Learning from Iraqi Good Samaritans
Just a few days ago, I returned from a short trip into Iraq with a small group of Christian peacemakers. Most of us had been to the country before, but under varying circumstances: I was on a combat deployment in 2004; Greg Barrett, our organizer, went as a journalist in the run-up to the invasion in 2003; and four were part of a peace team protesting the bombing campaign during that same period.
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Shane Claiborne, Cliff Kindy, Weldon Nisly, and Peggy Gish were leaving Iraq in March 2003 when one of their vehicles was involved in an accident, leaving Cliff and Weldon with life-threatening injuries. Had it not been for a few Iraqi Good Samaritans, they may have never made it out alive.
This more recent journey was meant to reconnect with the Iraqi folks who saved lives and moved hearts. The doctors had treated the injured with what little supplies they had after a decade of sanctions, just days after their own children's ward was bombed, leaving two people dead. What really inspired the group was the doctors' refusal of payment for their life-saving services, asking only that the group "Go and tell the world about Rutba."
After several days of cajoling at the Iraqi embassy in Amman, Jordan, we were able to enter Iraq on the 15th. Almost seven years after their accident, Shane, Cliff, Weldon, and Peggy were able to meet the doctors once again, this time under less dangerous circumstances. Our trip was not without risk, however, and many measures were taken to ensure our safety as well as that of our hosts. Due to time and security concerns, we were only able to stay for three days, returning to Amman on the 18th.
What our trip lacked in length, it more than made up for in inspiring stories and moving reunions. We were able to find the same doctors and ambulance drivers that offered help to the very people whose government was bombing their country. We were fed and housed like kings and queens, given every measure of imaginable hospitality. What left us most impressed was the repeated refrain that this was not at all uncommon treatment of guests in Iraq.
As I write, Shane and Greg are in the Occupied Palestinian Territories (OPT), including the Gaza Strip and besieged Bethlehem. Most of the rest of us have returned to our lives, continuing to process the experience and consider how best to take what we learned there and reflect the same grace in our own lives, and to bring home the hospitality we were extended in Iraq.
One of the tangible results of the trip was the decision to pursue a sister-city relationship between the cities of Rutba, Iraq and Durham, NC. Durham is where Jonathan and Leah Wilson-Hartgrove, who were with the 2003 group, have created Rutba House, a community within the New Monasticism movement. Rutba House was formed in response to the request to 'tell the world,' and to celebrate the kindness they experienced at the hands of doctors with hearts fuller than their medicine cabinets (did I mention Cliff and Weldon were stitched up without anesthesia?).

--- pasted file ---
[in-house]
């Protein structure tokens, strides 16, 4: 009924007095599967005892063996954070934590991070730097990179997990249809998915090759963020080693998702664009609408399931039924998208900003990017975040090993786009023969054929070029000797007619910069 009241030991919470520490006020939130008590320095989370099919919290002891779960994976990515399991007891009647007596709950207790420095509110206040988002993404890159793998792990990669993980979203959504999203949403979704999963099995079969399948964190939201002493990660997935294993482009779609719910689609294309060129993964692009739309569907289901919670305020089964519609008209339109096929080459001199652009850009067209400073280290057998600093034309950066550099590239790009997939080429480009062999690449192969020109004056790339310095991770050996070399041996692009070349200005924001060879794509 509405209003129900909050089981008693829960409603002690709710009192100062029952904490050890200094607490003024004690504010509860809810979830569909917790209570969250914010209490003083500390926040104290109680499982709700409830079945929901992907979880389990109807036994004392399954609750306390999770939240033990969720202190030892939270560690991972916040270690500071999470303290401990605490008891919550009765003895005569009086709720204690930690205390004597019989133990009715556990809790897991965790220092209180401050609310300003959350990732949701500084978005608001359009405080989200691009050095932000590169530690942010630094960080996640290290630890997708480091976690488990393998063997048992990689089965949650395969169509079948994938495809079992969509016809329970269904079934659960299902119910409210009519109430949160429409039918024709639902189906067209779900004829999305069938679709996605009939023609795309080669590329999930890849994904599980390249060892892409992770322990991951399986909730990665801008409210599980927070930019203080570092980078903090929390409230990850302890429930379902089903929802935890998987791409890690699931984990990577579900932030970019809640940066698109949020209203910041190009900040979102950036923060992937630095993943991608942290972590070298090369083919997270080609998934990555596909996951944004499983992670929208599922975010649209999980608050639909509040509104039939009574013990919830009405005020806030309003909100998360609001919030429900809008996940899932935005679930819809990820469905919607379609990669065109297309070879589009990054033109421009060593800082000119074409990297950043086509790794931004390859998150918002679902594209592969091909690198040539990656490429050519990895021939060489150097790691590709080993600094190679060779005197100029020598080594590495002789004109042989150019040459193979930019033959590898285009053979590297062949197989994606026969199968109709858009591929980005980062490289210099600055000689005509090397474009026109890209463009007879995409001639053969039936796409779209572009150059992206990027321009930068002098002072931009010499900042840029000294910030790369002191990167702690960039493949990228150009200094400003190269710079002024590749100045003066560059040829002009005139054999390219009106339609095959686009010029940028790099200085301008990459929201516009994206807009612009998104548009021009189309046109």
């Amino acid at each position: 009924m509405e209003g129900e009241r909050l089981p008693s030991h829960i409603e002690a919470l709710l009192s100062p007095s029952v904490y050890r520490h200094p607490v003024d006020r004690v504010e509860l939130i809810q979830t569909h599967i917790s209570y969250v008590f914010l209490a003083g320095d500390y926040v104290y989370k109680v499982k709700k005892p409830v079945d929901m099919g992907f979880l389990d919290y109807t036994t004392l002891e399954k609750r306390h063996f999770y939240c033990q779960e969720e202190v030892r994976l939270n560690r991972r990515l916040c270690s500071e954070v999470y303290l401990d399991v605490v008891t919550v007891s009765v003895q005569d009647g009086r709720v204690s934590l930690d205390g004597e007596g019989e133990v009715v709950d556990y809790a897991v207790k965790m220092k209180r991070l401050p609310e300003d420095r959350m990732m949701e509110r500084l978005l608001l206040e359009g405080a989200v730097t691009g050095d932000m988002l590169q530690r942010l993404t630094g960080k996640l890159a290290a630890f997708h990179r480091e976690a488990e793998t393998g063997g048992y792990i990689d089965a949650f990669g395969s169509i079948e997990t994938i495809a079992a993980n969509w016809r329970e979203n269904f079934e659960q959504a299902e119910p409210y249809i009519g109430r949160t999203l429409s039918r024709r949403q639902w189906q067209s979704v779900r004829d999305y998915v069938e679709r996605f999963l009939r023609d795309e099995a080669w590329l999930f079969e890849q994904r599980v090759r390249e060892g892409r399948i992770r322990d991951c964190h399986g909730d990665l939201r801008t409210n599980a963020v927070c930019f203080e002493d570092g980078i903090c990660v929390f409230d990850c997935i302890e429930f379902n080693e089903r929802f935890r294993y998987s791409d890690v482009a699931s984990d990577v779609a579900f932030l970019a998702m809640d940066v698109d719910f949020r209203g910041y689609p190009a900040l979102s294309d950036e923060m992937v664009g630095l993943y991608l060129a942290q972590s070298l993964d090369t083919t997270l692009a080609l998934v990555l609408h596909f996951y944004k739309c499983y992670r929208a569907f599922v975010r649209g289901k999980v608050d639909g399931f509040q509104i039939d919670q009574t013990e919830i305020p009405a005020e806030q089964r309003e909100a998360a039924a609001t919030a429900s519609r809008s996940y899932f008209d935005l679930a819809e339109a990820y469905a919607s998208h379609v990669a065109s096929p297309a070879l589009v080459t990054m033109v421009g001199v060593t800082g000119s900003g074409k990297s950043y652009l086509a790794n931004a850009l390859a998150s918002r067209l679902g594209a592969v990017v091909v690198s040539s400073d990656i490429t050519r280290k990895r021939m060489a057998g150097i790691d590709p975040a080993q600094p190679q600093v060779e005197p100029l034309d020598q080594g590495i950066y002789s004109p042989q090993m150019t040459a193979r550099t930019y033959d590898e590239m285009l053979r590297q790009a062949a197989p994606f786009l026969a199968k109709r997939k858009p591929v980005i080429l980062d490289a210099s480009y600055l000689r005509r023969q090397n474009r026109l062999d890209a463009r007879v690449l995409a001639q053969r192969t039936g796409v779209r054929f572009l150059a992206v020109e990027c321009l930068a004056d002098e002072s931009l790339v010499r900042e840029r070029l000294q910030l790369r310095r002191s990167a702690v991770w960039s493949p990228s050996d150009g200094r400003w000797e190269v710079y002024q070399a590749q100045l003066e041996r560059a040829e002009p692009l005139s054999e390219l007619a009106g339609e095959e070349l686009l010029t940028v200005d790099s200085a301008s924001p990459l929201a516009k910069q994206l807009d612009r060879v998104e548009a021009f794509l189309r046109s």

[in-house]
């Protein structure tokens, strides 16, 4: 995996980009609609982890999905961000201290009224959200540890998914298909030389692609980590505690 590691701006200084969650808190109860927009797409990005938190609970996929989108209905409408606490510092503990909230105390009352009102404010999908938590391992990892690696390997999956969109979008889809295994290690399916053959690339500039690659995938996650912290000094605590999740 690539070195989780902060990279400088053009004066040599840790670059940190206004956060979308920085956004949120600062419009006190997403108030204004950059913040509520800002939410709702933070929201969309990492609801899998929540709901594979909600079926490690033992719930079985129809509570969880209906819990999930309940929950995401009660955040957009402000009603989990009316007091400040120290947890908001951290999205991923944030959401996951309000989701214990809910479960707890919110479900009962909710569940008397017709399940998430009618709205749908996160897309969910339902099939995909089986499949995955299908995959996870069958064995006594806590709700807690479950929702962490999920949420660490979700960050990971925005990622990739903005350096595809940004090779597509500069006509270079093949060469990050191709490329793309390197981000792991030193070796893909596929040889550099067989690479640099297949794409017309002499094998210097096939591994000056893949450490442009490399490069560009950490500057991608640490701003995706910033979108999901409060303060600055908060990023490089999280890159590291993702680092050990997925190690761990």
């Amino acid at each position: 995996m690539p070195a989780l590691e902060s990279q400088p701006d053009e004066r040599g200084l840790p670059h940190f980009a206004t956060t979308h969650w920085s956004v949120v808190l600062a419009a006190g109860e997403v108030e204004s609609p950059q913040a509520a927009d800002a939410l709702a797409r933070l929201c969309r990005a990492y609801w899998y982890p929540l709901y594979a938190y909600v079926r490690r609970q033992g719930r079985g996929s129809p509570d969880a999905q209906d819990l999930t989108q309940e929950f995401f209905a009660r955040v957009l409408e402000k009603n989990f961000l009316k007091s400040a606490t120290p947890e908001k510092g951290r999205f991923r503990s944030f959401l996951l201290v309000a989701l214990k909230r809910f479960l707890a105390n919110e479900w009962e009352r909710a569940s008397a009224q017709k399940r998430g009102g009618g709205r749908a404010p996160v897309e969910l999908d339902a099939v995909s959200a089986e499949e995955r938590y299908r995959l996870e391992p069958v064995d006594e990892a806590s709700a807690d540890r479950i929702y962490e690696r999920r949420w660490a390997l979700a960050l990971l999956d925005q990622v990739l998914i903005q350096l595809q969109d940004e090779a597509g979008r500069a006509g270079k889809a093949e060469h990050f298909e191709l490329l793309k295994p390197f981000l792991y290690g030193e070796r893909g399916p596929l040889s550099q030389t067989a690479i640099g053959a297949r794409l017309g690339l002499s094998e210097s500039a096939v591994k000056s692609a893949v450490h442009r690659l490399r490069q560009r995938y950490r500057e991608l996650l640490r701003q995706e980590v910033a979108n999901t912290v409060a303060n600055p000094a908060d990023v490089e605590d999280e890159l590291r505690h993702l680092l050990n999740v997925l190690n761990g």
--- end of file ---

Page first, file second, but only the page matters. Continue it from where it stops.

In the next several weeks, more information will emerge as we continue to process our individual experiences. Jamie Moffett, established documentary filmmaker, accompanied the group to chronicle the journey, taking many pictures and video that will become viewable soon. My own experience was probably quite distinct from that of many others, and I am continually unraveling the depth of emotions that this exposed me to. Eventually, I will post a synopsis of the day-to-day events at my own blog, and Greg and Shane have been posting some updates from the OPT over at Brian McLaren's blog.
One thing that impressed me was the commonplace nature of such incredible generosity expressed by everyday Iraqis. Stories of admirable courage and care astounded me almost entirely by the unassuming character they were couched within. One thing is for sure: As the U.S. moves toward withdrawal in the years to come, we have a lot to learn from Iraq. Let's hope the human connections that were cultivated this past weekend may be only the first of many that assist in rebuilding and reconciling the relationship between our two countries.
Logan Laituri is an Army veteran with combatant service in Iraq during OIF II and experience with Christian Peacemaker Teams in Israel and the West Bank. He blogs sporadically and is a co-founder of Centurion's Guild.